Many of my favourite places are in Soho, including Ronnie Scotts Jazz Club in Frith Street, again all of three minutes walk from Berteaux or the Algerian Coffee Stores. Established in 1959, for many people, me included, this is the best jazz club in the world. Until he died in 1996 aged just 69, Mr. Scott ran the club himself including introducing many of the acts, telling bad jokes, playing and sometimes throwing people out who wouldn't keep quiet during the acts. Come back Ronnie - there's too much talking during the performances these days.
I first went there in 1982 when as a student I came to London for a week as part of my course. Four of us made our way to Ronnie Scotts, scraped together the entry fee and ordered one bottle of the cheapest white wine between us - Laski Riesling. We made it last for a couple of hours whilst listening to the Buddy de Franco quartet. The waitress asked us several times if we needed more drinks and wasn't impressed with our request for a jug of water. We scraped up enough to order a burger and chips between us before the night ended. These days I am a regular. The music is always great. The drinks are still expensive, but where else over a few months could you here the likes of Lonnie Liston Smith, Avishai Cohen, Dee Dee Bridgewater, Mario Biondi and countless other leading jazz musicians perform? Its the best night out in London!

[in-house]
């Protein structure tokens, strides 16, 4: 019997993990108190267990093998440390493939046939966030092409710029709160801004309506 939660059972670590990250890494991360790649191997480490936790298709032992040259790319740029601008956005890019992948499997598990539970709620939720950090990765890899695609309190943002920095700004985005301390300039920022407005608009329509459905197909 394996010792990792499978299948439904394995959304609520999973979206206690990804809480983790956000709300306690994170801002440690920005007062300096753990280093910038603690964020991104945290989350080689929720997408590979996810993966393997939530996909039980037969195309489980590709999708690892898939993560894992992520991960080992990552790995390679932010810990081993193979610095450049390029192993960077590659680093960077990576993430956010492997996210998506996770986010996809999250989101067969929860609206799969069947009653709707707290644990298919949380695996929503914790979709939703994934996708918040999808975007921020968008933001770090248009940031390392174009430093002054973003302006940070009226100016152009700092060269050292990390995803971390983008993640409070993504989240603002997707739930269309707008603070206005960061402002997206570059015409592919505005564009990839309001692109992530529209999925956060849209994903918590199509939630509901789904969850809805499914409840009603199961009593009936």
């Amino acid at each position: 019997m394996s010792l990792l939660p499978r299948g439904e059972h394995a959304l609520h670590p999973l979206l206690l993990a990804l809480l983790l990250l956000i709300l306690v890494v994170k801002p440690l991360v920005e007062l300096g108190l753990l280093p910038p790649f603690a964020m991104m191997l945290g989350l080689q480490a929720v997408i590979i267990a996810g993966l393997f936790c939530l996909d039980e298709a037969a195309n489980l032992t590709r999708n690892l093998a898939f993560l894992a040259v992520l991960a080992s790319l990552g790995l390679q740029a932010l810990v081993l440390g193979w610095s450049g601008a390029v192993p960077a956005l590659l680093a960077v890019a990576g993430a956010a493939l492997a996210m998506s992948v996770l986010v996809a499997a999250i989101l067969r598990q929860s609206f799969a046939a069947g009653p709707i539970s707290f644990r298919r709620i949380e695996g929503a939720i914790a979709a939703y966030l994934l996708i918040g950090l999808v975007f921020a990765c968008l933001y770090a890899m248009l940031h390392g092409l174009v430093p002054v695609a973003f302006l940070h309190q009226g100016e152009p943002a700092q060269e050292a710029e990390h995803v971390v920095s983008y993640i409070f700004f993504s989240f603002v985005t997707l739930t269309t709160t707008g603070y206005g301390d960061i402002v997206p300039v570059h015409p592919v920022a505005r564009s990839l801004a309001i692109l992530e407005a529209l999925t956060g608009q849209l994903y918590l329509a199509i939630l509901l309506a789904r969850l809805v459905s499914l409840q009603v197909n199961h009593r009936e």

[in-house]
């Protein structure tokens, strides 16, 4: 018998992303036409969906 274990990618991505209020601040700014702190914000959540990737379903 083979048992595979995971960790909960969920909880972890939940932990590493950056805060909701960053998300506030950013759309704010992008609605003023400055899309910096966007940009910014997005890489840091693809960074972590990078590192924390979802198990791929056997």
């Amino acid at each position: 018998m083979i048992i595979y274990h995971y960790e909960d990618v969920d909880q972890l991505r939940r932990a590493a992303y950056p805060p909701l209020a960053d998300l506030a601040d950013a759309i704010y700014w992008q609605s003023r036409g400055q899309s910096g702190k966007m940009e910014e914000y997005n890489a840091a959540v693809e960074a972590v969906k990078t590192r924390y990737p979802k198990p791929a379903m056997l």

A little further west in Great Marlborough Street you can find my favourite London department store - Liberty. Now that's saying something. Remember this city is home to Selfridges (which I also love), Harrods (which for me is overrated) and Harvey Nichols so we are not short of fancy stores.